How delivery options can change the game for e-tailers

How delivery options can change the game for e-tailers

Young Asian woman leaning back on shelf of parcels, holding a parcel casually in front of her and smiling at camera

Key takeaways

E-tailers can improve cart conversion rates by offering multiple high-quality delivery options.

To win customers’ trust, e-tailers should focus on speed and visibility, including features like guaranteed shipping times and “track and trace”.

Logistics service providers can offer immediate access to a range of delivery methods, including newer ones like parcel lockers and drop-offs at retail stores.

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What do shoppers look for in the perfect e-commerce delivery?

In today’s highly competitive markets, every smart e-tailer wants to grab every opportunity they can to improve conversions – and avoid losing customers between shopping cart and payment. That is something which more control over when, where, and how shipments get delivered can provide.

“The need for speed is important for every commodity, and not only restricted to high value goods,” says Andy Lim, Vice-President, Sales Development and E-commerce, DHL Express Asia Pacific. “As a side effect of offering an express shipping solution, e-tailers have seen an increase in basket value.”

According to DHL’s latest report about cross-border e-commerce, businesses which offer express shipping options grow 60% faster than those who only offer standard deferred shipping. In a sector where rapid growth often translates into an unassailable market advantage, those offering a range of e-commerce delivery options can make or break the long-term prospects for any e-tailer.

Beyond the need for speed

Even then, faster shipping options only cater to a certain subset of consumers. While the Spice Trade report found that 37% of consumers view speed as a major point of differentiation when they shop online, reliability of e-commerce parcel delivery also influences their choices. 22% look for guaranteed delivery times (as opposed to simply shorter ones) when deciding whether to buy or not, while 17% value the option to “track and trace” orders as they progress from seller to destination. And the value of multiple-choice delivery models will only continue to grow: according to research conducted by Metapack on the state of e-commerce delivery, 68% of millennials will select an online store just because it offers more delivery options.

“When consumers shop online, they often want their purchases to arrive as soon as possible, perhaps for an urgent need or for an important special occasion. says Lim. “By offering a range of delivery options that address issues like order visibility, unexpected delays, and the quality that goods arrive in, you’re sending a clear signal to potential customers that you care as much about the reliability of your logistics as they do.”

Therefore, the more e-tailers do to cultivate a reputation for reliable shipments, the more likely they are to see their customer base grow over time.

Apart from listing various shipping options for consumers to select, e-tailers can improve conversion by clearly explaining their returns policy well before the checkout point. Doing so will assuage the trust issues that cross-border consumers – nearly 1 in 5 of them – have with buying from overseas sources. A rigorously-defined returns policy not only improves merchants’ reputations and sales volumes, but also reduces disputes over returns which can ruin customer experience and lose sales.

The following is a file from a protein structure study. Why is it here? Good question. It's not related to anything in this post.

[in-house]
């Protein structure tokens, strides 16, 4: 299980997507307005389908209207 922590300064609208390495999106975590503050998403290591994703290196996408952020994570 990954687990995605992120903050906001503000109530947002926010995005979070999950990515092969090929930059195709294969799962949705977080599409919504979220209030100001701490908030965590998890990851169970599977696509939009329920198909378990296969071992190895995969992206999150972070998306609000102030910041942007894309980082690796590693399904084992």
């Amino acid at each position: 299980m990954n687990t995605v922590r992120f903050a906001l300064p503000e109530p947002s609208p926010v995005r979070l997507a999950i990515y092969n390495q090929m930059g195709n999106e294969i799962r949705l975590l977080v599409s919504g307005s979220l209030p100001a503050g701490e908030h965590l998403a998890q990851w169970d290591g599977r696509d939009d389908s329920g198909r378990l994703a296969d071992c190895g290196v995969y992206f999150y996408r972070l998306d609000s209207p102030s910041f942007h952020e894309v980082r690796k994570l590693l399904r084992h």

Delivery options provide flexibility

All this can seem like a huge burden for e-tailers, particularly smaller businesses who lack the dedicated personnel to manage multiple types of deliveries and returns to numerous markets. Nearly 3 in 4 e-commerce merchants worldwide struggle to offer additional delivery options because of their cost, while logistical complexity hinders 2 in 3 from doing so. The solution? Outsource the delivery process to experts in logistics.

“Get a trusted e-commerce delivery manager to sit the multiple-choice delivery test in your place,” Lim advises. “Those who specialize in higher-end services such as international door-to-door delivery by a specific time will be able to meet your more demanding customers’ requirements. DHL, for example, covers a variety of delivery options including parcel lockers and delivery to its network of retail outlet partners.”

Last-mile delivery options also let e-tailers rapidly add or remove delivery options without capital costs or IT compatibility issues. “All you have to do is select which services you wish to offer consumers, and they’re instantaneously available to you,” Lim explains. “And once your online order and payments platforms are integrated with the logistics provider’s, it only takes a few tweaks to your front-end to make those new delivery options available to customers.”

That makes multiple choice e-commerce delivery models – and the higher conversions and growth they provide – far easier and cost-effective to activate than most e-tailers might otherwise believe. “Don’t confuse e-commerce with rocket science,” says Lim. “A few simple changes to your shopping cart process, plus a trustworthy logistics provider with global reach, will help you ace the multiple-choice delivery test posed by your potential customers.”

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